On May 20, the Arizona Diamondbacks and San Diego Padres faced off. This game didn’t have any significant meaning, other than Chris Paddack and Luke Weaver were matched up. I’m sure you’re well familiar with both, but Paddack is a phenom with a filthy fastball-changeup combo who’s looking to develop his curveball, while Weaver is a young pitcher who is just 26 and also has a strong fastball-changeup tandem, while also looking for a third pitch. They both were friendly surprises in 2019, and I think you’d be surprised how deep the similarities between the two go.
That’s not to say that they’re identical. They’re not. I love Paddack—I wrote a glowing article about him in early May—but I’d argue that we should be less starry-eyed with Paddack and rosier on Weaver in 2020. Weaver had a UCL scare in 2019, and those concerns are perfectly legitimate, but Paddack has had Tommy John surgery already. In any case, there is overlap between the two.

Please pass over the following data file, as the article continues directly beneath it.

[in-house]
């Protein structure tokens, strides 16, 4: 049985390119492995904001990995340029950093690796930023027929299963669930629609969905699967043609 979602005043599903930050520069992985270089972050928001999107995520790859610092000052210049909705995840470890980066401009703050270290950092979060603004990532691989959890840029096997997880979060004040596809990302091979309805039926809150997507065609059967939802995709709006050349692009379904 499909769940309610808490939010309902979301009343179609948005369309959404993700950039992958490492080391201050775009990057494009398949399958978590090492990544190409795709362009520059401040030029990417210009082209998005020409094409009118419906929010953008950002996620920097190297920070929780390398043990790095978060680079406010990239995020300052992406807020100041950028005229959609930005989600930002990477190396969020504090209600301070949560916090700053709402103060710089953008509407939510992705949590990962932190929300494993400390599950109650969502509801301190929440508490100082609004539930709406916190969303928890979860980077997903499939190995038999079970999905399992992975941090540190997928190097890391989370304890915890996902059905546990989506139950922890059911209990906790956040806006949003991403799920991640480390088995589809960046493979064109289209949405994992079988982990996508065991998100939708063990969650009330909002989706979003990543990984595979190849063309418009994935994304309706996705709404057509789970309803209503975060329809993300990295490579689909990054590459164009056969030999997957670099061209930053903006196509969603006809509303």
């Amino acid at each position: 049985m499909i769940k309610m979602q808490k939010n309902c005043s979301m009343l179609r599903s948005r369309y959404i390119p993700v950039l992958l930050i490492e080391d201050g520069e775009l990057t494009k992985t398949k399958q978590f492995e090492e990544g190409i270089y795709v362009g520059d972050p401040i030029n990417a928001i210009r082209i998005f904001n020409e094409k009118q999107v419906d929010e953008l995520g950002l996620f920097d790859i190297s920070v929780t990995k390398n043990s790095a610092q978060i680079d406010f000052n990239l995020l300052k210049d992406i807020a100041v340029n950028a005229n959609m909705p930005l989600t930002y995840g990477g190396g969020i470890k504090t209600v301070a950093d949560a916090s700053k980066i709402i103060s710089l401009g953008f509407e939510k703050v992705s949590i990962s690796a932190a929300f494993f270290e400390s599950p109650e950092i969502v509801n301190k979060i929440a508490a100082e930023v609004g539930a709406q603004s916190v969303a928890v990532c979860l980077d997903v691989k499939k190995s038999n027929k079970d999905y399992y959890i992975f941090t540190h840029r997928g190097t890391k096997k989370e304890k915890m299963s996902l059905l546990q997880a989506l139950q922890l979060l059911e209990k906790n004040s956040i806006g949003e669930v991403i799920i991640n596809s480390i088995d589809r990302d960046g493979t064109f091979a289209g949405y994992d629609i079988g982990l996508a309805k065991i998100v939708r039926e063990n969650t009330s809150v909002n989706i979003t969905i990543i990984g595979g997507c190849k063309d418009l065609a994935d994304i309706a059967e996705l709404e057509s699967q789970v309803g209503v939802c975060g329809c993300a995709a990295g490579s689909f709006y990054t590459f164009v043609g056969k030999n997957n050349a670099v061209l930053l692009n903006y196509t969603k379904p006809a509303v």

Their repertoires, by movement:
By velocity, spin rate, and movement, their fastballs and changeups (which we’re focusing on) are strikingly similar. Paddack has a superior fastball—the difference is that Paddack’s fastball has much more active spin, which gives it more “rise.” For this reason, he’ll always have the better fastball, but their changeups are pretty close, by movement and results, and they both have curveballs that have a lot of vertical drop and not a lot of horizontal movement.
For this reason, it perhaps comes as no surprise that they have a similar approach. From their May 20 duel: